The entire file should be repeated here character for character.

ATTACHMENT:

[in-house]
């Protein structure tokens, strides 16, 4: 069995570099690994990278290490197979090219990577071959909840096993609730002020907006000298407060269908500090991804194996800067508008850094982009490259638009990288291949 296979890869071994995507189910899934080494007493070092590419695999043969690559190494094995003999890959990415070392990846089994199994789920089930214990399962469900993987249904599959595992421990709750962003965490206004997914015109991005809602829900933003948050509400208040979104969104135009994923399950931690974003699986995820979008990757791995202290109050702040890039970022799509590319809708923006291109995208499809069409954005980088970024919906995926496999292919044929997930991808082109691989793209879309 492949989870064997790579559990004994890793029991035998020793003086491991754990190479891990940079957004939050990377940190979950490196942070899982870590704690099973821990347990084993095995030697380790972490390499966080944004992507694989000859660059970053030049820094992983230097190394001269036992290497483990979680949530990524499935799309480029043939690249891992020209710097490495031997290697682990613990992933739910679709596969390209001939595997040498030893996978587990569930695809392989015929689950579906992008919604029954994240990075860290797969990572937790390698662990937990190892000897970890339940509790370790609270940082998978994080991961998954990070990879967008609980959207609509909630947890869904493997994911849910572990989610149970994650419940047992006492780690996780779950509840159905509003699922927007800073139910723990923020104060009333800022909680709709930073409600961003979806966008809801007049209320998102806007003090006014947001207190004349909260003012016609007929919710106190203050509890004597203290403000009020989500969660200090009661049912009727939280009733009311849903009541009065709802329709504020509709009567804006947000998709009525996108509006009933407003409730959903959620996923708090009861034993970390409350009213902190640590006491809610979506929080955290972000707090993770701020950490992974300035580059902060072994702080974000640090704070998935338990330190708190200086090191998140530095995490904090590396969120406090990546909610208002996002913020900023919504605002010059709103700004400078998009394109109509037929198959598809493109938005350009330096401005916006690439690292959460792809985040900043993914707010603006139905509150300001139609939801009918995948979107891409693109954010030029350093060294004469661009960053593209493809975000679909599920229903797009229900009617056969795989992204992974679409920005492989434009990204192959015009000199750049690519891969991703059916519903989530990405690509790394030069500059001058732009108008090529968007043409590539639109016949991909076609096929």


[in-house]
């Protein structure tokens, strides 16, 4: 069995570099690994990278290490197979090219990577071959909840096993609730002020907006000298407060269908500090991804194996800067508008850094982009490259638009990288291949 296979890869071994995507189910899934080494007493070092590419695999043969690559190494094995003999890959990415070392990846089994199994789920089930214990399962469900993987249904599959595992421990709750962003965490206004997914015109991005809602829900933003948050509400208040979104969104135009994923399950931690974003699986995820979008990757791995202290109050702040890039970022799509590319809708923006291109995208499809069409954005980088970024919906995926496999292919044929997930991808082109691989793209879309 492949989870064997790579559990004994890793029991035998020793003086491991754990190479891990940079957004939050990377940190979950490196942070899982870590704690099973821990347990084993095995030697380790972490390499966080944004992507694989000859660059970053030049820094992983230097190394001269036992290497483990979680949530990524499935799309480029043939690249891992020209710097490495031997290697682990613990992933739910679709596969390209001939595997040498030893996978587990569930695809392989015929689950579906992008919604029954994240990075860290797969990572937790390698662990937990190892000897970890339940509790370790609270940082998978994080991961998954990070990879967008609980959207609509909630947890869904493997994911849910572990989610149970994650419940047992006492780690996780779950509840159905509003699922927007800073139910723990923020104060009333800022909680709709930073409600961003979806966008809801007049209320998102806007003090006014947001207190004349909260003012016609007929919710106190203050509890004597203290403000009020989500969660200090009661049912009727939280009733009311849903009541009065709802329709504020509709009567804006947000998709009525996108509006009933407003409730959903959620996923708090009861034993970390409350009213902190640590006491809610979506929080955290972000707090993770701020950490992974300035580059902060072994702080974000640090704070998935338990330190708190200086090191998140530095995490904090590396969120406090990546909610208002996002913020900023919504605002010059709103700004400078998009394109109509037929198959598809493109938005350009330096401005916006690439690292959460792809985040900043993914707010603006139905509150300001139609939801009918995948979107891409693109954010030029350093060294004469661009960053593209493809975000679909599920229903797009229900009617056969795989992204992974679409920005492989434009990204192959015009000199750049690519891969991703059916519903989530990405690509790394030069500059001058732009108008090529968007043409590539639109016949991909076609096929």